The research team discovered that in response to an infection, immune T cells develop in ‘families’ that are programmed to divide and die at different times after the infection is detected. This new understanding of how the immune response is controlled may underpin future improvements in vaccination or the treatment of autoimmune diseases.
During an immune response to an infection, immune T cells that recognise the invading microbe increase in number through cell division, and become armed to fight the infection. These ‘armies’ of T cells will stop expanding at a later point, and are cleared by the death of most of the cells, leaving only a few ‘sentinels’ called memory cells that provide long lasting immunity.
Dr Julia Marchingo, Professor Phil Hodgkin and colleagues at the Walter and Eliza Hall Institute worked with Professor Ken Duffy and Mr Giulio Prevedello from Maynooth University, Ireland, to develop a new way to track immune T cells as they divide and increase in number during an immune response. Their research was published today in the journal Nature Communications.
The new imaging and computational biology techniques revealed that ‘families’ of immune cells develop during an immune response, said Dr Marchingo, who is now a postdoctoral researcher at the University of Dundee, UK.
“Like families of people, these families of T cells vary in their characteristics,” she said. “In the case of T cell families, the variability we detected was in how many times the cells would divide, and at what point in the immune response the cells would die. We were surprised by how consistent these were within each family of cells – as if the related cells had inherited a set of instructions specifying how they should behave,” Dr Marchingo said.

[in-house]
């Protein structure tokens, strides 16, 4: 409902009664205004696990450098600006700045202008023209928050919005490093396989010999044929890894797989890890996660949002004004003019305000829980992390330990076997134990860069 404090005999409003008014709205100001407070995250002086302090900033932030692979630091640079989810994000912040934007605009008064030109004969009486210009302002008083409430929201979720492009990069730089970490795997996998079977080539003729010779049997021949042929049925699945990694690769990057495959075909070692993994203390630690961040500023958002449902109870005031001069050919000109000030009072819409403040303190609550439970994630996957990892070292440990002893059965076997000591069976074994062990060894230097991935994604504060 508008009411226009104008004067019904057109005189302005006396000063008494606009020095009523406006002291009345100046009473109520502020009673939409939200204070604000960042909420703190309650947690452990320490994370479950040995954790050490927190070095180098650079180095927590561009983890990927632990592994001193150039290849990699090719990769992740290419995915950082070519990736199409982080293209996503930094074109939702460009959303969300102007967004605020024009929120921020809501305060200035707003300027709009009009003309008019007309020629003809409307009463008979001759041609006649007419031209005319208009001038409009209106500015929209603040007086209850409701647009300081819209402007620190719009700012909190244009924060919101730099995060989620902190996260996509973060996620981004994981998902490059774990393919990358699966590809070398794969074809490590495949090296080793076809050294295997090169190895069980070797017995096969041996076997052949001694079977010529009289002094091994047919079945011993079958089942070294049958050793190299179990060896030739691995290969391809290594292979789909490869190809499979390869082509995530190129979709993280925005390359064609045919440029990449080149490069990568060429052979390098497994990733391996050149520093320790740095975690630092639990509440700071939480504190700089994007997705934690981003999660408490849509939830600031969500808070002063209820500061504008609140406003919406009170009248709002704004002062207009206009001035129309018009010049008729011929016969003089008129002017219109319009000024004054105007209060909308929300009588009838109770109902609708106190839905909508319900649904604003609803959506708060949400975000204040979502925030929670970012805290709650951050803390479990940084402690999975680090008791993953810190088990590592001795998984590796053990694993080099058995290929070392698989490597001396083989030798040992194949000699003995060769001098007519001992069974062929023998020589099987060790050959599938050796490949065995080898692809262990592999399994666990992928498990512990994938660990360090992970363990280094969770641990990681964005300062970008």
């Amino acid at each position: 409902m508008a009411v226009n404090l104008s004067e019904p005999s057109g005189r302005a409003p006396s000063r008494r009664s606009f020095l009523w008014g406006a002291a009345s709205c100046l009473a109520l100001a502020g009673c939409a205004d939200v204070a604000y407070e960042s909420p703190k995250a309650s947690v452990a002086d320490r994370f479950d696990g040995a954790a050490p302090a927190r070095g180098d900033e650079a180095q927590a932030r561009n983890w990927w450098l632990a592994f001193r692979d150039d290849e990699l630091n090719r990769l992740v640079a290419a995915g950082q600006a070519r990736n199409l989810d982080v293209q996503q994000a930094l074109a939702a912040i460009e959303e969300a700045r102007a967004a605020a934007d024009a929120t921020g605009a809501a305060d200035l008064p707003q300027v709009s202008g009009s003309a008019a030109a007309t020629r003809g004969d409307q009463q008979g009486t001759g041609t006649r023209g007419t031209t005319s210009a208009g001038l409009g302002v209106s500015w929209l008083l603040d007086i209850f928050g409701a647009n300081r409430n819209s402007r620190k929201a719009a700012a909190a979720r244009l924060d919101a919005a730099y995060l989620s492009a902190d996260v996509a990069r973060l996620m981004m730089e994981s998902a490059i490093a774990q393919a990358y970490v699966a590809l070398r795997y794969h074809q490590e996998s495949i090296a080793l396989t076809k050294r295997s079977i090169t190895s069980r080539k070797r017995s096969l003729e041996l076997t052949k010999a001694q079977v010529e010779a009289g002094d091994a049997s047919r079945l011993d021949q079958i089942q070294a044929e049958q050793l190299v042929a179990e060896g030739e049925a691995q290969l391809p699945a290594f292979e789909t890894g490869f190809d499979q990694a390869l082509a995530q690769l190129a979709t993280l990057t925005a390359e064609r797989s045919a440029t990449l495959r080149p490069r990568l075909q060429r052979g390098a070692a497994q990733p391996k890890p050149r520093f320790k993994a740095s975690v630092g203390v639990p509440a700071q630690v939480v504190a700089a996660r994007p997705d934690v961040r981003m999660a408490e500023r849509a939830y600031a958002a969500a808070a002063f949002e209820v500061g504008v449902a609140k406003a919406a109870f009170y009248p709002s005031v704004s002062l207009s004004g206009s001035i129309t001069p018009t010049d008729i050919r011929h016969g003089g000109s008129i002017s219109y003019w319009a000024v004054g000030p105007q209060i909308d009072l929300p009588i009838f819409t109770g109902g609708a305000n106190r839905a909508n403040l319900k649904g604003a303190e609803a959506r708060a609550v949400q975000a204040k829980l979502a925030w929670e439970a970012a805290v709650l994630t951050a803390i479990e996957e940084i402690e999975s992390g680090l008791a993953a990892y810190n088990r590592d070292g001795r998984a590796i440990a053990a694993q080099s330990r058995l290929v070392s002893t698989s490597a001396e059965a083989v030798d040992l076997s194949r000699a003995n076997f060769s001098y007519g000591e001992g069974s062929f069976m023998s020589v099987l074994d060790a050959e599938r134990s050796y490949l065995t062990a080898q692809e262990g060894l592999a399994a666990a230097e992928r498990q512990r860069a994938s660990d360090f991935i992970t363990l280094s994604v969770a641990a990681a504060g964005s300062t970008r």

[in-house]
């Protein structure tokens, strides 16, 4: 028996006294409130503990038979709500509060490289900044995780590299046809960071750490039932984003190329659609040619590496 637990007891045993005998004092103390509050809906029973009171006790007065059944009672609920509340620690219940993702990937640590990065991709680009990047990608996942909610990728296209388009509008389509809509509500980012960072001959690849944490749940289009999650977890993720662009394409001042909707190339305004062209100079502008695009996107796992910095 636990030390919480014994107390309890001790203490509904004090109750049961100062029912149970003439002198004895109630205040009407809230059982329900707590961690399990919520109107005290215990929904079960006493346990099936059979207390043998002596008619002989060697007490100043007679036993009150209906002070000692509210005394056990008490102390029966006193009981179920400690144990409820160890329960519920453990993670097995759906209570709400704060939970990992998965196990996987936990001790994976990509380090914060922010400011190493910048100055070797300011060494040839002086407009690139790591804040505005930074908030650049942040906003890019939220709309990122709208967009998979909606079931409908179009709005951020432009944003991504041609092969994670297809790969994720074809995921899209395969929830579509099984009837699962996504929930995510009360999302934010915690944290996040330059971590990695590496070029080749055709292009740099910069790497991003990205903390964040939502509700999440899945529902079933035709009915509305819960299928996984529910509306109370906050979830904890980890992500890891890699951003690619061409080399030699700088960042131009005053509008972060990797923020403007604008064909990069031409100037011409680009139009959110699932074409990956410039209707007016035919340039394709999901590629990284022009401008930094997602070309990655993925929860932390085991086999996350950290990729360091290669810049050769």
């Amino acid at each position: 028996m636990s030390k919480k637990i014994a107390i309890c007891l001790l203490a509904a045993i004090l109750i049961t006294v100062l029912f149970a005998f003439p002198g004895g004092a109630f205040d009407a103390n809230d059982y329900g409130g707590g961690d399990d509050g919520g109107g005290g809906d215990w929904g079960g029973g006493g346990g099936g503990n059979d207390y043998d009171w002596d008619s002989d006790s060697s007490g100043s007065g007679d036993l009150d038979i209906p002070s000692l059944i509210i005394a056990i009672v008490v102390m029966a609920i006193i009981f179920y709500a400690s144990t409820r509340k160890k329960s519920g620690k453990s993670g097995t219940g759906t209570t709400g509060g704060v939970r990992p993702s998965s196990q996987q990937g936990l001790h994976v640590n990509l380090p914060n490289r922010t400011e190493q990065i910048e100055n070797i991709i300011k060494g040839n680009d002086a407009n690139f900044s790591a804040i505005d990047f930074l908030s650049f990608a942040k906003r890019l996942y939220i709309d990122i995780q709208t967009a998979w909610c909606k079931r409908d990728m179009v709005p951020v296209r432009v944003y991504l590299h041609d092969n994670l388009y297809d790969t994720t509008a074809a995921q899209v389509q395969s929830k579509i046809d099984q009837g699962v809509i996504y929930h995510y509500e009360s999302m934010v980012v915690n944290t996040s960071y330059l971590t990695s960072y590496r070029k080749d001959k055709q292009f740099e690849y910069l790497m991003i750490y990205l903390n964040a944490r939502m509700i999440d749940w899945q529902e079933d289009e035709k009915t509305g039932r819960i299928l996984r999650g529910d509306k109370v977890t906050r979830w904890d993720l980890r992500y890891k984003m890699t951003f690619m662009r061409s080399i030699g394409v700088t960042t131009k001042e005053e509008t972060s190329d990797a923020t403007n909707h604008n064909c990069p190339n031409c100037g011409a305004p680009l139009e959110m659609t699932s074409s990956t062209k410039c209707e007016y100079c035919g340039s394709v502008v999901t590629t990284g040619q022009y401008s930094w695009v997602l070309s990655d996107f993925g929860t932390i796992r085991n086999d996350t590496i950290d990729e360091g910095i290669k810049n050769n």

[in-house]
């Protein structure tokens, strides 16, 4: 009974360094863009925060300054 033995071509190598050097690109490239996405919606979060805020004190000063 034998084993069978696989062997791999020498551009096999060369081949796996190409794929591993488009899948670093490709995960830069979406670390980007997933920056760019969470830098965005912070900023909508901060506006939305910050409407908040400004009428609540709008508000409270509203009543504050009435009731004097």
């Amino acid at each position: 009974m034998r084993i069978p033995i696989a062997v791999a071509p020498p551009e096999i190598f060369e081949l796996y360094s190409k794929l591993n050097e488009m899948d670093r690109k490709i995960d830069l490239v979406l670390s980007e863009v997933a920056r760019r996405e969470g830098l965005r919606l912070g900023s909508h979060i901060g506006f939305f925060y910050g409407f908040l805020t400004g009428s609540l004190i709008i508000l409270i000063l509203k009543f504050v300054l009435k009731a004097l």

Professor Duffy said the team’s discovery of how immune cells respond to infection was driven by an entirely new approach to analysing the immune response. “In the past we had to track immune cells using microscopy, watching individual cells over days to see whether they were dividing or dying,” he said. “This was incredibly time consuming and limited our ability to understand the intricacies of the immune response. By combining laboratory techniques with mathematical analyses we could follow hundreds of T cell families, and realised that their behaviour was influenced by which family they belonged to.”
Professor Hodgkin said the research team’s discovery was an important advance in understanding how immune responses are controlled. “As well as providing new insights into how we protect ourselves from infection, this research could explain some of the problems that contribute to autoimmune disorders, when the immune system mistakenly attacks the body, as well as underpinning advances in vaccination technology,” he said.
The research was supported by the Australian National Health and Medical Research Council, Science Foundation Ireland, the European Union Seventh Framework Programme, and Australian Postgraduate Award, the Edith Moffat Scholarship, Cancer Council Victoria and the Victorian Government Operational Infrastructure Scheme.
The project was initiated when Dr Marchingo was a PhD student at the Institute enrolled through The University of Melbourne’s Department of Medical Biology.
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